The war on terror isn't about ideas.

Opinions about events beyond our borders.
July 29 2004 5:33 PM

OBL Wants O-I-L

The war on terror isn't about ideas.

How much have U.S. officials learned about 9/11 since 9/11? Last week, one of the 9/11 commission's co-chairs, Thomas Kean, said, "Al Qaida represents an ideology, not a finite group of people." Even Richard Clarke concurred that the threat is not "terrorism [but] Islamic jihadism, which must be defeated in a battle of ideas as well as in armed conflict." Remember that until very recently the former counterterrorism czar saw things differently. In his book, Clarke boasted that when Paul Wolfowitz asked why he was fixated on Bin Laden, he "answered as clearly and forcefully as I could: 'We are talking about a network of terrorist organizations called al-Qaeda, that happens to be led by bin Laden, and we are talking about that network because it and it alone poses an immediate and serious threat to the United States.' "

That's serious progress. We no longer think Bin Laden is our only concern, and we are coming to recognize that jihadism is not an extreme aberration but rather one of the hothouse flowers of a very cruel political culture. However, we are now on the verge of overemphasizing the ideological component of the war.

David Brooks, like a number of opinion-makers before him, calls for a Cold War-style "intellectual mobilization" that would introduce the Muslim world to Western ideas and political values. Maybe there are still some Muslim hearts and minds in the balance, and the United States should encourage Muslim students eager for an American education to come and get one. But as we know from the biographies of the 9/11 hijackers, many of the most radical Islamists spent time in the West, cashed Western paychecks, and went to Western universities. For better or worse, Muslims, like everyone else in the world, already know what the United States stands for. Muslims who hate the United States and those who genuinely prize American values are not waiting for Washington to broker a just peace between the Israelis and Palestinians before they decide where they fall.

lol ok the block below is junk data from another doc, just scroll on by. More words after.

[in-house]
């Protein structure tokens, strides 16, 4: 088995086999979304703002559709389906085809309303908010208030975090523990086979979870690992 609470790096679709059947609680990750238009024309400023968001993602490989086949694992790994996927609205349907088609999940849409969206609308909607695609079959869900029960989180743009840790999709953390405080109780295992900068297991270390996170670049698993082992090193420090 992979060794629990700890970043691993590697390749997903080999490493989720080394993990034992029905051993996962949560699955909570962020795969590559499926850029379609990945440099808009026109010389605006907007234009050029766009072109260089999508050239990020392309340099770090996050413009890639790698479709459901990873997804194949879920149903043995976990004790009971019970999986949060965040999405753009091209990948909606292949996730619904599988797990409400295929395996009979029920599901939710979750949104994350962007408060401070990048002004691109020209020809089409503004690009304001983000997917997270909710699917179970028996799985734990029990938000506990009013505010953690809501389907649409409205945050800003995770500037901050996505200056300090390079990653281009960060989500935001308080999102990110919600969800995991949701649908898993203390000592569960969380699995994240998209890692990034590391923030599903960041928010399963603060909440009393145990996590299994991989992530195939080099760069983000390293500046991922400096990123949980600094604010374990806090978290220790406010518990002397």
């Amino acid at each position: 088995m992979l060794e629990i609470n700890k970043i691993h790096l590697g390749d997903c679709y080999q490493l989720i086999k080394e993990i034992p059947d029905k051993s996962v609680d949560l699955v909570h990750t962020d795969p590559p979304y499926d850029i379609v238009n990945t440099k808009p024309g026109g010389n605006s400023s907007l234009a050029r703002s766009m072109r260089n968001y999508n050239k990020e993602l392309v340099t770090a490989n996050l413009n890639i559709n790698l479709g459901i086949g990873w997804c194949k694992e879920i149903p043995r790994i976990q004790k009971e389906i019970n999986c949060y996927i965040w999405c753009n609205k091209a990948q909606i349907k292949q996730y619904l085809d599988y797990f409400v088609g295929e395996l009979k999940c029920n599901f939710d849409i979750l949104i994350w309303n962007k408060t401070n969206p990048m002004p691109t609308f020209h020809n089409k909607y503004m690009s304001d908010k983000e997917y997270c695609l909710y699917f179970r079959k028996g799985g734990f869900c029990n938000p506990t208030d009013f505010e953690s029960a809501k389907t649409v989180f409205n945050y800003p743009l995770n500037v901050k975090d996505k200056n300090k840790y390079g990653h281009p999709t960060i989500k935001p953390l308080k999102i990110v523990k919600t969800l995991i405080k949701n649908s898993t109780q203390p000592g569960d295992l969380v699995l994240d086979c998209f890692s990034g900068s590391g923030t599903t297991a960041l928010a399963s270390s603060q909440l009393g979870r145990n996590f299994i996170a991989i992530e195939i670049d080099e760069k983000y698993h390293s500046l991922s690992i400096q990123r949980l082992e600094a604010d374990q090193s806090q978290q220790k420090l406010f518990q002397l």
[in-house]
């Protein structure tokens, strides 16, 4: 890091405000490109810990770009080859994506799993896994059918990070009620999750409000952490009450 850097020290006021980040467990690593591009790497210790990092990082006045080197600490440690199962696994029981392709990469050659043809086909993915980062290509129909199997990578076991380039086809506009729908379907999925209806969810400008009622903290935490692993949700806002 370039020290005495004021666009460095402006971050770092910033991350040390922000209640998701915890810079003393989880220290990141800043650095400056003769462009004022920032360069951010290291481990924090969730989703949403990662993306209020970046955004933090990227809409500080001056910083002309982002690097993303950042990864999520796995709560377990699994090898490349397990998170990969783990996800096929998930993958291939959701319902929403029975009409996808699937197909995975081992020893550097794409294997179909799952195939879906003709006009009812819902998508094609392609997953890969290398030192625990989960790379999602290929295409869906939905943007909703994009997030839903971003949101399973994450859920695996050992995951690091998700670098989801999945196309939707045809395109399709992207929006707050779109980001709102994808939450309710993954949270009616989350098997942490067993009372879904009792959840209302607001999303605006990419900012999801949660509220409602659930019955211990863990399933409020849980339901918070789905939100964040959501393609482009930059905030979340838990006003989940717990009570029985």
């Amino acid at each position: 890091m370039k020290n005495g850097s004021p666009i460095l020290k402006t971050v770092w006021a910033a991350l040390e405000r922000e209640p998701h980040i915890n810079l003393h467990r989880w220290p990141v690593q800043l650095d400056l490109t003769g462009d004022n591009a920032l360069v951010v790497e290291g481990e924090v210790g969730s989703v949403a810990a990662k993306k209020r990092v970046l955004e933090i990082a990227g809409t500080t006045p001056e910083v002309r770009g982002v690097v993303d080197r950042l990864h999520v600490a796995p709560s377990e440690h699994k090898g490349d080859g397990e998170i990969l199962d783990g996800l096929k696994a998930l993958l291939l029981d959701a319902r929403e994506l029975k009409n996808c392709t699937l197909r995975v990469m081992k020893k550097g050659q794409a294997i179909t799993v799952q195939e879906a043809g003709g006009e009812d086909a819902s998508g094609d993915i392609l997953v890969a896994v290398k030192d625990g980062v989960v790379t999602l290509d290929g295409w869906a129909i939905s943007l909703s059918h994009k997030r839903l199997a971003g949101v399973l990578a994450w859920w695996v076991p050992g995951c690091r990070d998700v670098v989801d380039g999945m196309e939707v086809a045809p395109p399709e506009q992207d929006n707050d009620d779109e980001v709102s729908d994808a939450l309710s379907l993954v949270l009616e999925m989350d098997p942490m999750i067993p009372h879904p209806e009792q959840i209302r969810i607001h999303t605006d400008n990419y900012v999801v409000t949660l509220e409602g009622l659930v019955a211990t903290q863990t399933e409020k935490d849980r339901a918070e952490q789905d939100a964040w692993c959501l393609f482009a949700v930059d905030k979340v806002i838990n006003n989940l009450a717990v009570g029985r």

In keeping with what we represent, we should demand liberal political, social, economic, and educational reforms throughout the Arab world; and compel those same states to eliminate the semiofficial anti-Americanism and anti-Semitism that's retailed in schools, mosques, and the press. But the fact is that the battle for Muslim hearts and minds has largely been decided, and the West never even really knew it was a battle.

The war of ideas started in the late 19th and early 20th century, when the Muslim reform movement looked at the West's achievements in science and technology and sought to explain why the Islamic world had fallen so far behind its historical rivals. When Western scholars asserted that the problem was Islam itself, the reformers argued that true Islam was a rational religion, entirely compatible with the modern world. So, there was no need for Muslims to abandon their faith and embrace Western values in order to enjoy the benefits of Western-style technology, science, and medicine. Indeed, the reformers went so far as to say that Muslims could not adopt Western habits and mores without sacrificing their own essential qualities as Muslims. Whether the reformers were right or not, for over a century now, schools, mosques, and the press have warned that Muslims will cease to be Muslims if they adopt Western values. It's unlikely that any American "soft power" diplomatic initiatives are going to put much of a dent in mainstream Muslim thought anytime soon.